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Effects and consequences of drunk driving

Alcohol is a central nervous system depressant, and even a small amount can lead to a decline in a person’s visual functions and ability to judge what is in front of him or her. When combined with driving, it drastically raises the risk for a car crash. New York residents should know that from 2006 to 2017, the annual number of drunken driving deaths was over 10,000.

The National Highway Traffic Safety Administration says that every day in the U.S., 30 people die in drunken driving crashes. The annual cost relating to these fatal crashes, including damages from personal injury claims, can sometimes reach as high as $44 billion.

The effects of driving while drunk are numerous. With a 0.08 blood alcohol concentration (the point at which someone is legally drunk), drivers will experience vision and hearing impairment, lack of self-control, memory lapses and an inability to maintain the same speed. With a 0.10 BAC, drivers will be unable to stay in their own lane and brake in time.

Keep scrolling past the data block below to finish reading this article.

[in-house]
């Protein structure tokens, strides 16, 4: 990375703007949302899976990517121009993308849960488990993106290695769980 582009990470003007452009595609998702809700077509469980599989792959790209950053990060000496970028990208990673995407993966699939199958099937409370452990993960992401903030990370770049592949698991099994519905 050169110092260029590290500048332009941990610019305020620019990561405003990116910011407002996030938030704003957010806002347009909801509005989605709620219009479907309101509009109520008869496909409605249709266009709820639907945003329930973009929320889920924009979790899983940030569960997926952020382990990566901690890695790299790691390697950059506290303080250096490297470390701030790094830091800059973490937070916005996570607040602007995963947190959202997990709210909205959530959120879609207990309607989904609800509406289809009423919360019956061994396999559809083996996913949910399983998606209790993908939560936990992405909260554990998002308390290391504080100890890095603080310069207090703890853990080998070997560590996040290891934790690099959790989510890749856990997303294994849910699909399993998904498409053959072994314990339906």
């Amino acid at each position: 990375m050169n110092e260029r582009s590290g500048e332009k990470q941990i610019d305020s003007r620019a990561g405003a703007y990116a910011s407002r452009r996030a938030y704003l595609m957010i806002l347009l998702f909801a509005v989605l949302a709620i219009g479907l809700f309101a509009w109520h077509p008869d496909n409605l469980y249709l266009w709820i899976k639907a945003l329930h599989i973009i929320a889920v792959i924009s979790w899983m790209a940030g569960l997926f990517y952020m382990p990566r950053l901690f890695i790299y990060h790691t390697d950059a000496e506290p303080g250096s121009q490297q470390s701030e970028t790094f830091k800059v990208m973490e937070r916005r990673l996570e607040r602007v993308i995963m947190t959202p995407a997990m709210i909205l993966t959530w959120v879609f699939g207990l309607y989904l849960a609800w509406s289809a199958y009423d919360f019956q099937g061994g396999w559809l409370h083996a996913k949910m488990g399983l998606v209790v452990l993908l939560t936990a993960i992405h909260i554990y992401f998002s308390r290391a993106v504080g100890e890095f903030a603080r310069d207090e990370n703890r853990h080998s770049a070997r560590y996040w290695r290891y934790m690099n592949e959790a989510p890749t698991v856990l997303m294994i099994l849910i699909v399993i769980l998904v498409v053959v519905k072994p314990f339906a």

If people are caught driving while drunk, they may face either a misdemeanor or felony charge. The penalties will vary from state to state but usually include a license suspension, fines and jail time. In some states, including New York, first-time offenders must install an ignition interlock system in their vehicles.

Drunken driving is preventable, and when it is behind a car crash, it can form the basis for a personal injury case on the part of the innocent victims. No matter how strong their case may be, though, victims may want a lawyer by their side because they are bound to encounter opposition from the insurance company. An attorney may hire investigators to obtain the Breathalyzer results and other evidence before heading off to negotiate a fair settlement.